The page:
ASIP Designer speeds the design of application specific instruction set processors (ASIPs) and programmable accelerators, with a language-based approach that allows the automatic generation of synthesisable RTL and software development kits (SDKs) from a single input specification, accelerating the processor design and verification effort by up to five times compared to traditional manual approaches. ASIPs are deployed in a wide range of signal processing intensive applications, including wireless base stations, mobile handsets, audio processing, image processing and cloud computing.
ASIP Designer enables users to explore multiple processor architecture alternatives in minutes. Using a single input specification in the nML language, the tool automatically generates both the synthesisable RTL of the processor as well as an SDK that includes an optimising C/C++ compiler, instruction set simulator, linker, assembler, software debugger and profiler. This ensures consistency of the hardware and the SDK at all stages of the design process. The compiler generation technology includes an LLVM compiler front end and support for the OpenCL kernel language. Immediate availability of the compiler enables users to run their C, C++ and OpenCL application code on the automatically generated instruction set simulator as soon as the nML based description is available. With this “compiler in the loop” approach as well as the profiling capabilities of the debugger, ASIP Designer users can rapidly analyse and explore ASIP architectures and instruction sets to find the optimal power and performance design points for the target application.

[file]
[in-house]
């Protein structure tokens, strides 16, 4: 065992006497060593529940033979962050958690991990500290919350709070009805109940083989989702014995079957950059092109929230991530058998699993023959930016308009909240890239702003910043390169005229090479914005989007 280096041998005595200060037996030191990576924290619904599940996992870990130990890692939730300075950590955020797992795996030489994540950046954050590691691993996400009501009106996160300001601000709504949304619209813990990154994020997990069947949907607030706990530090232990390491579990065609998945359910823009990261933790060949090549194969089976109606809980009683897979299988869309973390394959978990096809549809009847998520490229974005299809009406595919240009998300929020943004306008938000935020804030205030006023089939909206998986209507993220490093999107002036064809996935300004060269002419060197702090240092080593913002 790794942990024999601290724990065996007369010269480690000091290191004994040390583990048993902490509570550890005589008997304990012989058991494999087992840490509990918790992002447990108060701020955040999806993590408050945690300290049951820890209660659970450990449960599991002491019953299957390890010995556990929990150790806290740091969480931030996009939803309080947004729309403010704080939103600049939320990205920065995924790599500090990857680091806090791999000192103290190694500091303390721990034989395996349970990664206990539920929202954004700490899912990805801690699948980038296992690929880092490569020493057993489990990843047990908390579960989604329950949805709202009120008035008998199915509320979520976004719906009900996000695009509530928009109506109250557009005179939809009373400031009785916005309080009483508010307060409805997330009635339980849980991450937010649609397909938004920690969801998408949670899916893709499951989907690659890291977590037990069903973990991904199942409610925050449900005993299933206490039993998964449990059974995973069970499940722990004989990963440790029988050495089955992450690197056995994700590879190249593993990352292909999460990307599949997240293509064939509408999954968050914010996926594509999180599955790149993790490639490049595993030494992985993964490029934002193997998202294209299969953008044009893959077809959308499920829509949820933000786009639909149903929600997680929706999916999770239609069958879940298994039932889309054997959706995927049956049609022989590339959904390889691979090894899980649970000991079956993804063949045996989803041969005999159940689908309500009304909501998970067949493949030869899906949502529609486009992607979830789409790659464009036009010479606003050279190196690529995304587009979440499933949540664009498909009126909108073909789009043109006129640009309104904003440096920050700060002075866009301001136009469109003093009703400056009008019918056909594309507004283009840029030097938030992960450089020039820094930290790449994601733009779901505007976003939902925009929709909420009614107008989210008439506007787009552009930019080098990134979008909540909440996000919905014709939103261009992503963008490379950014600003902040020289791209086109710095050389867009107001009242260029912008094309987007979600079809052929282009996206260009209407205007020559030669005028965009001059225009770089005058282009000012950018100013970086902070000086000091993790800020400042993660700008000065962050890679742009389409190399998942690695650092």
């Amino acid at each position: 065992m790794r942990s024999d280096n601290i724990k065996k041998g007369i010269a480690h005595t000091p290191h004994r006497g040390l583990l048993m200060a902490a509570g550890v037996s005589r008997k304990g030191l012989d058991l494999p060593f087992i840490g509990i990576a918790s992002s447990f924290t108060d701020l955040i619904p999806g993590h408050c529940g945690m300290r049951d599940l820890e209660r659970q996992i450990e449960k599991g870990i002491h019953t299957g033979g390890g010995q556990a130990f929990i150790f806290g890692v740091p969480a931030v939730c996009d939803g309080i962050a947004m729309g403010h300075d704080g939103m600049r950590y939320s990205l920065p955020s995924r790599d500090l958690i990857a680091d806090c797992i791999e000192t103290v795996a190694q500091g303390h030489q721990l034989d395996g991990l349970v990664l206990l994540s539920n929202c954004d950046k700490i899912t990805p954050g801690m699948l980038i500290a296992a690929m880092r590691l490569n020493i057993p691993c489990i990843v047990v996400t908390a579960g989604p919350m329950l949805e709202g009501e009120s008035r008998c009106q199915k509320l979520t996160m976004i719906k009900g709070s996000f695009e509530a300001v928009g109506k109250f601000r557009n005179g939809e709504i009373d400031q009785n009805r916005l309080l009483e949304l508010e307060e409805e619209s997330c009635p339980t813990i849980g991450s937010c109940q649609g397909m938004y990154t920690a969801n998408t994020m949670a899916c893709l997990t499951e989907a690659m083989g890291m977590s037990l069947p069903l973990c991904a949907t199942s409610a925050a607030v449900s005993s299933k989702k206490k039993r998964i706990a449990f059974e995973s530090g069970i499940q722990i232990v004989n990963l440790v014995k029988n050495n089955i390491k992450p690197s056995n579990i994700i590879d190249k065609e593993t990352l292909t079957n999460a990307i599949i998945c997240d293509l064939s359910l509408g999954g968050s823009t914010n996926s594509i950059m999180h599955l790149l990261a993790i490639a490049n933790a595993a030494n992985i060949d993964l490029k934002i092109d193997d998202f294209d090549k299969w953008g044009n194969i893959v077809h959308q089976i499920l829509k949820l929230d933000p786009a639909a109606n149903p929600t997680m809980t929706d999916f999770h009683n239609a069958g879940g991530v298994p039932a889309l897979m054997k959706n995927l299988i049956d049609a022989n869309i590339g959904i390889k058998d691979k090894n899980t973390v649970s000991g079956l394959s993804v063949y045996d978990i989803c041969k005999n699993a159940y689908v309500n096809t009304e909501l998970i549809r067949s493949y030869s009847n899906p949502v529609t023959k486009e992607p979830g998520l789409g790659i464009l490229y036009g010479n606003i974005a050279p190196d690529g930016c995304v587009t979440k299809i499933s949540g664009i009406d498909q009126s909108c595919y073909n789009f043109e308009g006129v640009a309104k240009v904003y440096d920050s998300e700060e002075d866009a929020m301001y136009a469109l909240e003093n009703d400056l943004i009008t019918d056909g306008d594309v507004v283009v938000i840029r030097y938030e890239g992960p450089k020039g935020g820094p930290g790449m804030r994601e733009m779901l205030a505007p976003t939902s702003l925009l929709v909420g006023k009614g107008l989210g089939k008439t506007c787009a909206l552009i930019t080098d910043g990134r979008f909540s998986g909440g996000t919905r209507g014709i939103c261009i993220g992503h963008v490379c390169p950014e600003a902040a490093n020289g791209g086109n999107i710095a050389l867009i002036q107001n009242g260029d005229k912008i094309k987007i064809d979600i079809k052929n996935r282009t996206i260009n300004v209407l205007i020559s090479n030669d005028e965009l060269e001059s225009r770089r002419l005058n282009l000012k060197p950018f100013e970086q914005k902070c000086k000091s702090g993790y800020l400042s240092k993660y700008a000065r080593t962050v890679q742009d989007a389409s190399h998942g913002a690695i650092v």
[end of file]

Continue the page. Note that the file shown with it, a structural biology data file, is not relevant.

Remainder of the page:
ASIP Designer also automatically generates a SystemC based transaction level model, allowing pre-silicon software development using virtual prototypes such as those designed with Synopsys’ Virtualizer tool set. A common and easy to use flow from RTL generation to instantiation in the HAPS FPGA based prototyping system, in addition to the automatic generation of JTA based on chip debug logic, enables designers to integrate the ASIP into the system on chip (SoC) design and connect the prototype with real world I/Os to validate